CommentPress will of course already be familiar to anyone who read the open peer-review edition of this book, because it is the publication platform. CommentPress was developed at the Institute for the Future of the Book as a way to permit “readers to comment paragraph-by-paragraph, line-by-line or block-by-block in the margins of a text. Annotate, gloss, workshop, debate: with CommentPress you can do all of these things on a finer-grained level, turning a document into a conversation.”[16] CommentPress is a plugin and theme for the blogging platform (WordPress) which facilitates more focused conversation than a typical blog site. Typically, documents created in CommentPress are chunked into paragraphs, allowing readers to comment on a text paragraph by paragraph.

As Fitzpatrick has pointed out, the visibility of this annotative action is both a gift and a problem. Did most people comment on paragraph 1 because it was the best? The worst? The only one they read? And what does the lack of comments mean? Does that indicate readerly assent, indifference, or worse? An assignment built on CommentPress would want to think explicitly about the distribution of comments.[17]

Click to open: Annotation of "Bleak House" by Charles Dickens on HighBrow, created by Jason B. Jones.

Click to open: Annotation of “Bleak House” by Charles Dickens on HighBrow, created by Jason B. Jones.

Click to open: Annotation of "Bleak House" by Charles Dickens on HighBrow, created by Jason B. Jones.

Annotation of “Bleak House” by Charles Dickens on HighBrow, created by Jason B. Jones.

Highbrow is a “textual annotation browser” developed by Reinhard Engels at Harvard. Pictured above is a Highbrow-enabled version of Charles Dickens’s Bleak House that my students used last fall.[18] What is nice about it from a teaching point of view is captured in the screenshot: The tool gives you a heatmap, as it were, of where students are commenting in a particular text, providing information which could then be used to guide discussion.

Engels has explained how to use Highbrow (It’s still early days for the tool, so some of this might have changed.) My students found the tool very easy-to-use, and I liked being able to browse annotations before class. Similarly, Augusta Rohrbach and David Tagnani report great satisfaction in using Highbrow for cross-institution collaborations.[19]

CommentPress and Highbrow are obviously similar in that they are focused on a collective reading of a single document. The priority is always on the main text, then the comments are important, but still secondary. And the comments remain attached, in some sense, to the primary document. It is possible to imagine other visions of social reading, however. Amazon’s Kindle e-readers, and the related apps for other platforms, will make passages visible that other readers have highlighted. Kindle users can even access their notes, using tools such as Bookcision, for repurposing into other contexts.[20] While CommentPress and especially Highbrow imagine a deliberately collective reading of a text–as in a class or research group–the Kindle lets us imagine other forms of accessing the common reading experiences of individuals.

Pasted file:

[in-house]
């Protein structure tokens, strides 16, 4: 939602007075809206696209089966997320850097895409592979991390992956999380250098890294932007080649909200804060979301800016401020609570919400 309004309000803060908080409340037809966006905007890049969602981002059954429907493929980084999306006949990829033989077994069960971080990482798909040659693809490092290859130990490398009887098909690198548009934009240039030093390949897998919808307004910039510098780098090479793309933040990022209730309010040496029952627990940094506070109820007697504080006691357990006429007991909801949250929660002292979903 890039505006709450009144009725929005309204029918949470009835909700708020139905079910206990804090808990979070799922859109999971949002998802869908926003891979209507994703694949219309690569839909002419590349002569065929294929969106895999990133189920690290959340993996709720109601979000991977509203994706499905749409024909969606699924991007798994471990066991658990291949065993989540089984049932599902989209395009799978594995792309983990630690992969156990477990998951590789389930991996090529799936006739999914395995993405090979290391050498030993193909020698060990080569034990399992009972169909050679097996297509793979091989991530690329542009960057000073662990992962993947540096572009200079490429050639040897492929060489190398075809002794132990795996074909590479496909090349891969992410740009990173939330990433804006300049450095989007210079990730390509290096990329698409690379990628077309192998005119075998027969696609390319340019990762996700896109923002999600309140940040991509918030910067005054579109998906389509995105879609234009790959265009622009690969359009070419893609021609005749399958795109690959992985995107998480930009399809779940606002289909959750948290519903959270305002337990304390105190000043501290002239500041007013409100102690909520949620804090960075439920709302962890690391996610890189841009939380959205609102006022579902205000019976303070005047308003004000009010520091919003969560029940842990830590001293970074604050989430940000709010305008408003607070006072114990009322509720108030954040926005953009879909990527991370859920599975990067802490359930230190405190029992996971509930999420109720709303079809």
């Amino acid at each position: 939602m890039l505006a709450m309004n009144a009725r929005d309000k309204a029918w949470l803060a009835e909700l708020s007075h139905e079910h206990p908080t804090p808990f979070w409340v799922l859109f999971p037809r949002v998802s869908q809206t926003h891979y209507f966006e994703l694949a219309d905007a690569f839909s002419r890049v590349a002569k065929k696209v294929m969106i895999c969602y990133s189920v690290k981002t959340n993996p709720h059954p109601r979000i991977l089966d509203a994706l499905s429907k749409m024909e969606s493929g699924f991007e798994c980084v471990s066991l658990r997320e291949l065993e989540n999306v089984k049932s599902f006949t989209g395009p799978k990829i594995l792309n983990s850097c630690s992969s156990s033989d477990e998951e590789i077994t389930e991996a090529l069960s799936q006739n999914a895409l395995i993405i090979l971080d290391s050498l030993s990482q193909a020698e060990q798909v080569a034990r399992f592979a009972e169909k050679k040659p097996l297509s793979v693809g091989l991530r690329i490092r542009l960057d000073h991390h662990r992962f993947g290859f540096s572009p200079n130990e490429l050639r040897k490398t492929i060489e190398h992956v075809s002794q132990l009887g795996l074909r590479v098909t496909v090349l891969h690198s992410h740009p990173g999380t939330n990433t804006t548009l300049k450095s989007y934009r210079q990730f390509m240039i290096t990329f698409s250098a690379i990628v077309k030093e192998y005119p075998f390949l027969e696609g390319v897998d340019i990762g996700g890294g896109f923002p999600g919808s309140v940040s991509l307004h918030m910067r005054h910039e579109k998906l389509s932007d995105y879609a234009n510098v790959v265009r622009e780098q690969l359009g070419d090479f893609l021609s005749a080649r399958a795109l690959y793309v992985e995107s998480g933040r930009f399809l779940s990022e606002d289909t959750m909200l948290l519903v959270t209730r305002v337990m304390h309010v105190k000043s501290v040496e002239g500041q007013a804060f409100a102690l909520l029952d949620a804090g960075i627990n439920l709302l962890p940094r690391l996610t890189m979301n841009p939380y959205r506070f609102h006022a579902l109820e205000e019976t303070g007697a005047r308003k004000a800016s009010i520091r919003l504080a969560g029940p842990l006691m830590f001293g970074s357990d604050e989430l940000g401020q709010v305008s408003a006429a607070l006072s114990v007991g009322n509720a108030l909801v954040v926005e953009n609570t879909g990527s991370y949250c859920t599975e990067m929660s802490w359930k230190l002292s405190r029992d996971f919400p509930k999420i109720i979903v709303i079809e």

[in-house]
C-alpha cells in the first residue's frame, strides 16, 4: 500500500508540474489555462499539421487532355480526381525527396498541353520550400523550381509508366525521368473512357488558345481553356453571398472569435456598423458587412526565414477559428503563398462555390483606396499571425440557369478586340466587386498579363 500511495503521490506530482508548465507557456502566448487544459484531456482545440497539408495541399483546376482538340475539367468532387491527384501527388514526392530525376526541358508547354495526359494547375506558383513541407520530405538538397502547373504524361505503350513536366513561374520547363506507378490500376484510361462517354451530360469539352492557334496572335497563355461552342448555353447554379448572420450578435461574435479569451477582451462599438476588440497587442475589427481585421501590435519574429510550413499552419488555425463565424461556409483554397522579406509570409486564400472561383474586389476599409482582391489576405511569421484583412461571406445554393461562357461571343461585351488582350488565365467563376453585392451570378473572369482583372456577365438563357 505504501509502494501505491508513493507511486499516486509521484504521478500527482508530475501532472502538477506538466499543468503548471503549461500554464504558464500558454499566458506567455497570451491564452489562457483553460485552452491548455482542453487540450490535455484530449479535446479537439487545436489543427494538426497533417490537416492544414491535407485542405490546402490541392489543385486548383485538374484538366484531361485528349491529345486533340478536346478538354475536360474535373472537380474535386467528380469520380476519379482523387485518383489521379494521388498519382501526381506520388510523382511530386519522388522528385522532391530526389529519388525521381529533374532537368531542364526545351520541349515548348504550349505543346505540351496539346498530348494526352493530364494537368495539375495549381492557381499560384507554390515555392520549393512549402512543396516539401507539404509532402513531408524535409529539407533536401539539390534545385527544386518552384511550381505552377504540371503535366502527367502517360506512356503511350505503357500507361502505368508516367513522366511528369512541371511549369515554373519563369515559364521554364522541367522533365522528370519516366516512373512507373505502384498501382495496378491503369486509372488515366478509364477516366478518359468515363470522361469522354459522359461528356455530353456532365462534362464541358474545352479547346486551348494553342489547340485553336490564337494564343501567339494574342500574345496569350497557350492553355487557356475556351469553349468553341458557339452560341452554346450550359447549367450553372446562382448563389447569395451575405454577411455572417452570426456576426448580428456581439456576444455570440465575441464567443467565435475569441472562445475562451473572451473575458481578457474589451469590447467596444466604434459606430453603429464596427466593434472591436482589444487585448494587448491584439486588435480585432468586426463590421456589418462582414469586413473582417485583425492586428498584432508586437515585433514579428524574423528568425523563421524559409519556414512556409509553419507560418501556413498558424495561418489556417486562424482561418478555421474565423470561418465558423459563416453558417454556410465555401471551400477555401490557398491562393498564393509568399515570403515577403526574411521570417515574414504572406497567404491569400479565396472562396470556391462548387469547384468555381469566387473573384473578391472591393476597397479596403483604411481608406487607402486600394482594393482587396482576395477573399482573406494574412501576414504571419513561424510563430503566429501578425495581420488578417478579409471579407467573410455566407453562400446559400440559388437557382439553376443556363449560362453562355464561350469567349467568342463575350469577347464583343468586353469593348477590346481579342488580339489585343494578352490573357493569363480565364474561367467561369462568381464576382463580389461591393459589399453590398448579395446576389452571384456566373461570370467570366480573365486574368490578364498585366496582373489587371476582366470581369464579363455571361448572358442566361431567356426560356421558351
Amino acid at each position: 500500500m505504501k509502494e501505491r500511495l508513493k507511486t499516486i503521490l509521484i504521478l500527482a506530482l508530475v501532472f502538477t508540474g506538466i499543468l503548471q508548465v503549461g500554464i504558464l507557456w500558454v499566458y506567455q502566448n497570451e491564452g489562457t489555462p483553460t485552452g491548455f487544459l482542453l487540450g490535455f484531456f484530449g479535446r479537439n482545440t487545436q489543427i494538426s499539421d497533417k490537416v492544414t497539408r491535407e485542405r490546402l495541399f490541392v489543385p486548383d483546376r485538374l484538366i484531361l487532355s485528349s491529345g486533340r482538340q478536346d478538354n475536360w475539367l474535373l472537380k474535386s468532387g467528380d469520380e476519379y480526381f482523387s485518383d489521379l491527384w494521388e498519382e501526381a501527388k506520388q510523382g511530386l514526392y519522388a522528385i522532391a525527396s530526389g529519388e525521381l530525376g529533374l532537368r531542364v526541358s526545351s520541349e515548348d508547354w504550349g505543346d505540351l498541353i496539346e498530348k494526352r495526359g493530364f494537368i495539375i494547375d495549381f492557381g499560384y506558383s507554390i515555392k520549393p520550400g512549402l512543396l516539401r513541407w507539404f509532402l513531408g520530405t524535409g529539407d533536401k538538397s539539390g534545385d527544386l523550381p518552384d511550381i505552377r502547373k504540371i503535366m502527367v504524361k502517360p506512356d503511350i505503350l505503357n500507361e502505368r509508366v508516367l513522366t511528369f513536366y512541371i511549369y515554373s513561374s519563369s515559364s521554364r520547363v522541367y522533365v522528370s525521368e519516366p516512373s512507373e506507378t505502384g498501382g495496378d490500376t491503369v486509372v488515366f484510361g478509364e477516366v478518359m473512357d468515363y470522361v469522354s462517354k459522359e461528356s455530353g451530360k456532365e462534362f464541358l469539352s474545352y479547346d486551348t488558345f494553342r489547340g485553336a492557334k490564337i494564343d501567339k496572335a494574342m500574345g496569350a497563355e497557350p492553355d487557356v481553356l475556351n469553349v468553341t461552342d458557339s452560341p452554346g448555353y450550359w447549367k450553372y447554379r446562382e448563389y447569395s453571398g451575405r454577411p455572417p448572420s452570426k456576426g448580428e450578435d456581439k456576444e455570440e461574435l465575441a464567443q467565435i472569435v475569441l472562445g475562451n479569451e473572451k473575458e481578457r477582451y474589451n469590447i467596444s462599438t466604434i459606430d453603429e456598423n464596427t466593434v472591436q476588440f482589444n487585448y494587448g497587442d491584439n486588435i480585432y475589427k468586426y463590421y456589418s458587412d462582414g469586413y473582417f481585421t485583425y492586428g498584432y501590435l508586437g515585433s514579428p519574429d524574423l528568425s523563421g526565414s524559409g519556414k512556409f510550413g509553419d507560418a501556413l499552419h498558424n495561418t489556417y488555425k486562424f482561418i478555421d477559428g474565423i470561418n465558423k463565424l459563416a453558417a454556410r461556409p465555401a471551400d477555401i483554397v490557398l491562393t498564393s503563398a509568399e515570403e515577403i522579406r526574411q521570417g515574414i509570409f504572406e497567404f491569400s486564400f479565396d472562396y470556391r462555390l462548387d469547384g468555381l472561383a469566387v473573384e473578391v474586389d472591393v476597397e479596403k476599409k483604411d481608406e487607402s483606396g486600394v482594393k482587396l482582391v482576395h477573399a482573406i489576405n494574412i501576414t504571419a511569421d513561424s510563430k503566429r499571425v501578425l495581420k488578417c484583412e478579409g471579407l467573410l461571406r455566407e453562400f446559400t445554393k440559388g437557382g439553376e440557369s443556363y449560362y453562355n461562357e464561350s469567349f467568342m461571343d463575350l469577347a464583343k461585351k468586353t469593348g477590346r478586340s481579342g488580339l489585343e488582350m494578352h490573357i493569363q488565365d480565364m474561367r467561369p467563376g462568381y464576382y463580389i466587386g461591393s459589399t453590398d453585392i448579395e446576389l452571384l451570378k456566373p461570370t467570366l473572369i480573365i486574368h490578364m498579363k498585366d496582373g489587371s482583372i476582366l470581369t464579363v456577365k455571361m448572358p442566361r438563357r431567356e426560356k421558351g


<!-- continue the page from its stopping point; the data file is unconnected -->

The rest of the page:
For a quite different approach to annotation it is worth paying attention to, an annotation tool that is just in its alpha stages. What’s powerful about is that in principle it allows *anything* online to be annotated, without special tools beyond a browser plug-in. (I highly recommend Dan Whaley’s talk, “The Revolution Will Be Annotated” as a defense of annotating.[21]) lets you read other people’s annotations, and it also gives you control over your own annotations so that you’re able to collect them elsewhere. is even trying to address problems in cross-format annotation, which occurs when the same document appears in multiple formats, or in multiple places.[22]’s ultimate goal is to allow the same annotation to appear in the same place on all of those formats, and in all of those places, which will truly bring Vannevar Bush’s memex to life.

Because is still in an alpha stage of development, it is difficult to anticipate exactly how the service will develop. But Ryan Brazell has described some of the appeal:

Whether you are using the browser plugin or viewing a permanent link, all of the pertinent data and metadata is maintained: the full original source, the specific section of the text referred to by the annotator, and any comments that refer to that specific section of text.[23] is one of the fruits of the Open Annotation project that has been working on metadata standards that will allow different annotation and reference systems to work together.[24] One of the things that this work implies is that, in a few years, there will be less pressure about which tool one chooses, because (in principle) all of them should be able to work together.

What’s striking about annotation at the present time is how ubiquitous it is—indeed it is so common that it is almost becoming invisible. Social media platforms such as Facebook encourage annotating photos by identifying people’s faces; YouTube videos allow for the easy insertion of brief comments about a video; photo platforms such as Flickr allow for free-form notes that allow people to share tips for taking better pictures, as well as to admire particularly well-composed shots; SoundCloud lets music and podcast fans comment directly on moments in a song or other digital recording. Annotation is so popular at the present time that one site, (formerly RapGenius) has gotten into the business of annotating all documents whatsoever, and tens of thousands of users have participated in the collaborative marking-up of a wide variety of texts.